Strike settled, but reveals wider pension problems

0 Comment(s)Print E-mail Shanghai Daily, April 30, 2014
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A mass strike at a Chinese factory making shoes for Nike, Adidas and other brands has ended, with warnings that legal loopholes could become traps for companies.

The dispute broke out on April 5 at a factory run by Taiwanese firm Yue Yuan Industrial Ltd, in Dongguan city of south China's Guangdong Province.

Tens of thousands of employees joined the strike demanding their social insurance and housing fund be fully paid, after negotiations with management failed.

An agreement between workers and management was finally reached on Monday, and almost all workers have returned to work.

However, the strike revealed loopholes both in the country's social security scheme and investment conditions, and highlighted conflicts.

According to Chinese law, employers are required to make monthly social security payments to workers, to help provide a pension. But manufacturers often shirk their duties.

He Gaochao, a public affairs professor at Sun Yat-sen University, said many labor-intensive foreign companies in China pay as little as possible in social security funds for workers.

In the Pearl River Delta region, "it is especially common," He said, adding that some local governments even allow foreign companies to escape payments to attract their investment.

"Improvements in China's legal system and workers' increasing awareness of their rights means loopholes have turned into huge legal traps. Companies need to change to avoid the same mistake made by Yue Yuan," He said.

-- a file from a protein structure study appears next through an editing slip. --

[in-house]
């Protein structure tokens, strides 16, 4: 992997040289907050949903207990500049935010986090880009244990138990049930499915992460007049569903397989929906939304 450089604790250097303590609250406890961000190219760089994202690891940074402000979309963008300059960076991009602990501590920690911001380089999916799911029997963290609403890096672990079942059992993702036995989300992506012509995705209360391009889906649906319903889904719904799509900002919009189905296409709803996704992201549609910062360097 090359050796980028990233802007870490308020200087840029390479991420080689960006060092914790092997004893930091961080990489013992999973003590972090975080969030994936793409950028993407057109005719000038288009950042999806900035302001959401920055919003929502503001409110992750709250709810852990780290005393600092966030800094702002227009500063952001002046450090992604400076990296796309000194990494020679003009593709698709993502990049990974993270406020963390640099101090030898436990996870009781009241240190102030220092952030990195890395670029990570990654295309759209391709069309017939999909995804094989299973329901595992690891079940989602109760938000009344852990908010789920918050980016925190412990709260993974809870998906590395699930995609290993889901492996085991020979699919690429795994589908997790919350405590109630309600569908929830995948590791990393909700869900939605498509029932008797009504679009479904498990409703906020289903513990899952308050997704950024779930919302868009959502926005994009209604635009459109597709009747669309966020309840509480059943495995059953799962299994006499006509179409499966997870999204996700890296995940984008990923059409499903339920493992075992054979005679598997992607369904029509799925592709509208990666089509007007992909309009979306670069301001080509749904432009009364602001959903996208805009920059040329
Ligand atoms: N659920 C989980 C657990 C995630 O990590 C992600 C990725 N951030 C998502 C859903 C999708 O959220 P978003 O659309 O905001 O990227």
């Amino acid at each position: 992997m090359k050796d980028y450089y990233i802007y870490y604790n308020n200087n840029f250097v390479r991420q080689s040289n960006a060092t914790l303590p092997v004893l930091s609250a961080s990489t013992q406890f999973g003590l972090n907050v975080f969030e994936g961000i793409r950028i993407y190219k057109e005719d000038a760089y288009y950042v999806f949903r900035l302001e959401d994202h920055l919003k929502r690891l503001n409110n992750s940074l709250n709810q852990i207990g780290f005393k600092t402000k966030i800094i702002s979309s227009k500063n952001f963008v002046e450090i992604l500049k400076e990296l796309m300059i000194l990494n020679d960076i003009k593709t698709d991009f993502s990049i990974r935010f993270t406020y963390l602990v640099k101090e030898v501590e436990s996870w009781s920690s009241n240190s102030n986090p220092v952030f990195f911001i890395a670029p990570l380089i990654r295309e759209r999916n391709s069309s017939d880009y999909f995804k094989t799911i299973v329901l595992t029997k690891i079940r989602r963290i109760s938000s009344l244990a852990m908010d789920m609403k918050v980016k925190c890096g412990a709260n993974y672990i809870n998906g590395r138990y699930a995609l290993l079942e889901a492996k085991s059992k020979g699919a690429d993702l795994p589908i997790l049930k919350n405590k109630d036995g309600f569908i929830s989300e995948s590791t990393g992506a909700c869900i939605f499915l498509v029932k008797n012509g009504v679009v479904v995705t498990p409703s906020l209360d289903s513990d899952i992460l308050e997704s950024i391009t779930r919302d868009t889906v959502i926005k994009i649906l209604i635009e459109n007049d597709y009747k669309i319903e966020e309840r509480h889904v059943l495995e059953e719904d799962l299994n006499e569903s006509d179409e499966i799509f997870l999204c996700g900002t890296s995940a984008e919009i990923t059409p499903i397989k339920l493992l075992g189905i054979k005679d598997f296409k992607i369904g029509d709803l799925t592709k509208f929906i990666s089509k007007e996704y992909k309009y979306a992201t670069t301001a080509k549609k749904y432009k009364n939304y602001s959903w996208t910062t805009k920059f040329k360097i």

Li Zhongze, a Ministry of Human Resources and Social Security of China spokesman, said last week that the ministry will step up supervision of enterprises and will also guide workers to make demands through proper channels.

Yue Yuan said it suffered losses of US$27 million during the strike, and workers' social security debt payments will see it increase welfare spending this year by US$31 million.

A retired Yue Yuan staff member found that the company had been paying less in social security funds — causing his monthly pension to shrink from 1,500 yuan (US$240) to 800 yuan.

"The situation is completely different from 10 years ago," said Zhang Zhiru, a labor rights activist of Shenzhen Chunfeng Labor Disputes Services Center.

Some workers are coming to the age of retirement. They have paid their social security for 15 years and are expecting to live on their pension after retirement. But now they found their pensions have decreased sharply because of malpractices of their employers, said Zhang.

"They will not accept it," added Zhang.

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